There are right-handed and left-handed yoghurts, right-handed and left-handed snail shells, and right-handed and (occasionally) left-handed screws. Scientists at the University of Bonn have now demonstrated the existence of right-handed and left-handed "magnetic vortices". Through their research, in collaboration with colleagues from Berlin and Geneva, they believe that this physical phenomenon could eventually lead to the construction of faster and more reliable hard-disks.
The physicists have reported their discovery in the latest issue of the journal "Nature" (11.10.2007, doi:10.1038/nature06139).
The magnetic vortex can be pictured like a traffic roundabout. But instead of cars circulating, it consists of an arrangement of magnetised atoms. They form a pattern rather like a ring of tiny bar magnets, so nothing actually moves around the atomic roundabout, but the direction can change: when the "north poles" are all pointing clockwise the magnetic vortex is "right-handed", otherwise the vortex is "left-handed".
"The existence of a circular atomic traffic system of this sort has been presumed for several years," explains the Bonn physics professor Dr. Manfred Fiebig. "In the Nature study we have actually discovered this kind of vortex field in a substance called lithium cobalt phosphate and employed laser-optics to determine its direction." Borrowing from the term "ferromagnetism", the authors - who include, alongside Manfred Fiebig, the Dutch scientist Bas Van Aken and the Geneva-based physicists Hans Schmid and Jean-Pierre Rivera - have called the phenomenon "ferrotoroidicity".
This finding is extremely interesting from a fundamental research standpoint. But there could also be very practical consequences in terms of technological applications. This is because magnetic vortices could be used to store information: when the atomic roundabout "traffic" goes right, it could be made to stand for the binary number "0"; going left, it could designate the "1" - a physical principle that might be introduced one day into the design of computer hard-disks.
"We now store data by magnetically poling the surface coating of a hard-disk," explains Manfred Fiebig. "Today's data storage device contains many billions of polable zones, ordered in rows. To write information onto them or read from them you have to have magnetic fields." The current technology has two problems: on the one hand, to produce the necessary fields there must be a flow of electricity for which electrical charge carriers are actuated, and this is a relatively slow process. On the other hand, with ever greater densities of data the danger is that the magnetic fields to be read can destroy the stored information. The atomic roundabouts do not have these drawbacks. Here, information is also "magnetically" stored but, as Manfred Fiebig points out, the "direction of rotation of the vortices can be changed by electrical fields." Moreover, "The reading process does not require a magnet field that might overwrite the stored data by mistake."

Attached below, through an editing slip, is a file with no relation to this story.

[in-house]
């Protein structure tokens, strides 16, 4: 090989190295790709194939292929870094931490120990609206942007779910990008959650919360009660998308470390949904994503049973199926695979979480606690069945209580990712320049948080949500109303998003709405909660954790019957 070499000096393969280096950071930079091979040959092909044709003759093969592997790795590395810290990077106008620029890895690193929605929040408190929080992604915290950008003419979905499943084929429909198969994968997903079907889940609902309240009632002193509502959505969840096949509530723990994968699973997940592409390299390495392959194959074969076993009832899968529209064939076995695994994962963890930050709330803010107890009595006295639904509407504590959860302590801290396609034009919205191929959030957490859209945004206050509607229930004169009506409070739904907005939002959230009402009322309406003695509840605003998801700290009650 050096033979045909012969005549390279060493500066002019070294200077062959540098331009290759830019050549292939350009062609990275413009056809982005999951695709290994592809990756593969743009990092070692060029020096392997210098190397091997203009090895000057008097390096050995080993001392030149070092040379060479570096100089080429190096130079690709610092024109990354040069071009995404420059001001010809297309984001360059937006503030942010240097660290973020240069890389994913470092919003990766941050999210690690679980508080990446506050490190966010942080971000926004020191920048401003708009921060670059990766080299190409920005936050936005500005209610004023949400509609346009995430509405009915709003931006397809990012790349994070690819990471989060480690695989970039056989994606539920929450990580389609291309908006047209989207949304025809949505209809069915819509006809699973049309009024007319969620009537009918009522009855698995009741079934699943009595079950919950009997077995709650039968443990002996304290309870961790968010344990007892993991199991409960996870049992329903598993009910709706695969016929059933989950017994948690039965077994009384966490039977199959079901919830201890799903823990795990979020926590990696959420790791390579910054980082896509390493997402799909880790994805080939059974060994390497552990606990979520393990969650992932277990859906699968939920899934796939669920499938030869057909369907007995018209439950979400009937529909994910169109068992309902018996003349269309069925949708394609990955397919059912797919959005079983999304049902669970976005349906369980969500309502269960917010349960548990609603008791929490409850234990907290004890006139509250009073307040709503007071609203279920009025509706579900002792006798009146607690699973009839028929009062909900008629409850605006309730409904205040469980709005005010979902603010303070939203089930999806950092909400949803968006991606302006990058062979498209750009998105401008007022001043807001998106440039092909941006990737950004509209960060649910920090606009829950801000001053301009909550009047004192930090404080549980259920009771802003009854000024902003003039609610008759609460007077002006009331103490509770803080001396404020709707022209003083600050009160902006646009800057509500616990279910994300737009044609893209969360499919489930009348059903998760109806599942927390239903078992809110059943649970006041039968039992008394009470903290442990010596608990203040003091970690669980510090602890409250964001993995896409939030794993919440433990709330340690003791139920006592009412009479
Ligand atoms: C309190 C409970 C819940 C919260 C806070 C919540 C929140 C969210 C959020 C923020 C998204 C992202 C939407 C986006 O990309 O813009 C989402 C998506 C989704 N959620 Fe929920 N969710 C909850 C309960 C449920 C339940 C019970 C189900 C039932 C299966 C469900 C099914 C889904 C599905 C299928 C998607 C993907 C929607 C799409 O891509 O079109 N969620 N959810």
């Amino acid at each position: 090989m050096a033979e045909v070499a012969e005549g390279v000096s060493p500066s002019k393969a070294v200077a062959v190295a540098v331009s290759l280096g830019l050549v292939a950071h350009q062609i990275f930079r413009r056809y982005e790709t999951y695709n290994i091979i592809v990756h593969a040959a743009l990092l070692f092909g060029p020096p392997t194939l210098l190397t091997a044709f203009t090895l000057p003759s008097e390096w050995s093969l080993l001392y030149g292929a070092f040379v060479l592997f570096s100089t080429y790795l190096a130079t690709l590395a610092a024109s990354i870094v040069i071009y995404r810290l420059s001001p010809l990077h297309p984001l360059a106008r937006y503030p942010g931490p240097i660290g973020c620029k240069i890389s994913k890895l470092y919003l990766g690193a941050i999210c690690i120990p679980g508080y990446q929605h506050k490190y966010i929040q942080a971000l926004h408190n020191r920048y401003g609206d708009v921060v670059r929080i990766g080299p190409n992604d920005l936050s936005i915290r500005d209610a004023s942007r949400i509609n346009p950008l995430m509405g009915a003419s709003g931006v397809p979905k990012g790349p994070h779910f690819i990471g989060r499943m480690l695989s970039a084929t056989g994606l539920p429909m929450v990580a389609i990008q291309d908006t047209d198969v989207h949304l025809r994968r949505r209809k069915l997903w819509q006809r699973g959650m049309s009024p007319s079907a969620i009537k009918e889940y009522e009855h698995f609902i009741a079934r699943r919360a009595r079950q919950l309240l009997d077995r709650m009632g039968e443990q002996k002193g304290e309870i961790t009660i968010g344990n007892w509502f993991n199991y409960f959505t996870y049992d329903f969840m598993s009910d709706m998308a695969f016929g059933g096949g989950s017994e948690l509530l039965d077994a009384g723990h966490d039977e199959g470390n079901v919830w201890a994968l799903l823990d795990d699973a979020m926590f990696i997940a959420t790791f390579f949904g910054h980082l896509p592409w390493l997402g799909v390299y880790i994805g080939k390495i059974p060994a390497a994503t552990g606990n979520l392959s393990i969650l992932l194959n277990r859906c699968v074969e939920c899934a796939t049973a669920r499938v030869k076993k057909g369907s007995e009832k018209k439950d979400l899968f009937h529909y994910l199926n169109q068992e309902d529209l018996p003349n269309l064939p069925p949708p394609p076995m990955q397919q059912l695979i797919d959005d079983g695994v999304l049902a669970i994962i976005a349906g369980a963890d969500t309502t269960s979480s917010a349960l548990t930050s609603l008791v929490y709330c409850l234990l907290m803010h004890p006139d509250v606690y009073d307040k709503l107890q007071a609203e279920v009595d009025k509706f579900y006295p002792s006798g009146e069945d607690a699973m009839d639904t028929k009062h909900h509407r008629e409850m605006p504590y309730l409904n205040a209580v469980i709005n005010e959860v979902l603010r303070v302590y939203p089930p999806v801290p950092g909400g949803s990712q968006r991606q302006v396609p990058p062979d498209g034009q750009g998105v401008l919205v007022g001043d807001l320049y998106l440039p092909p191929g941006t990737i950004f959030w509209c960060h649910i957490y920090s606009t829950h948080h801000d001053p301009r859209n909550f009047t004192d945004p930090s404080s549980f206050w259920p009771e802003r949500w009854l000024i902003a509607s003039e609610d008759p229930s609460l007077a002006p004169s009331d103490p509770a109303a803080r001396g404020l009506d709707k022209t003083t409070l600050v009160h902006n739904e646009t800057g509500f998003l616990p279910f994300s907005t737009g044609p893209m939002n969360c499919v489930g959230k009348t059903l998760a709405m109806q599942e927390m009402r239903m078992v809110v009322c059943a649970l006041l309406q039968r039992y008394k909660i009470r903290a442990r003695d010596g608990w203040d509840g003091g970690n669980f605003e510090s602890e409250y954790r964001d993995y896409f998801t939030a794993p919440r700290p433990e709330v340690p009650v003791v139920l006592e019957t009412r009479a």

Another advantage is that no electricity has to flow to generate the electrical fields so, in principle, storage can run much faster.
Professor Fiebig came to Bonn University from the Max Born Institute in Berlin over a year ago. The measurements made in Berlin were then analysed in Bonn, and this analysis of the data has produced the proof of the vortices. "We haven't yet succeeded in reading the direction of rotation of the magnetic vortex," the physicist adds. One of the next steps for him and his team is to find out how to write information reliably. They are also looking for other material that may prove suitable for future mass storage media.
However, Fiebig and his team certainly won't be building the hard-disk drives of the future as he himself makes clear: "Our primary interest centres on the principles at work behind this phenomenon and what they reveal about the nature of magnetism. But if this research does result one day in a technological application, that'll obviously be quite a bonus."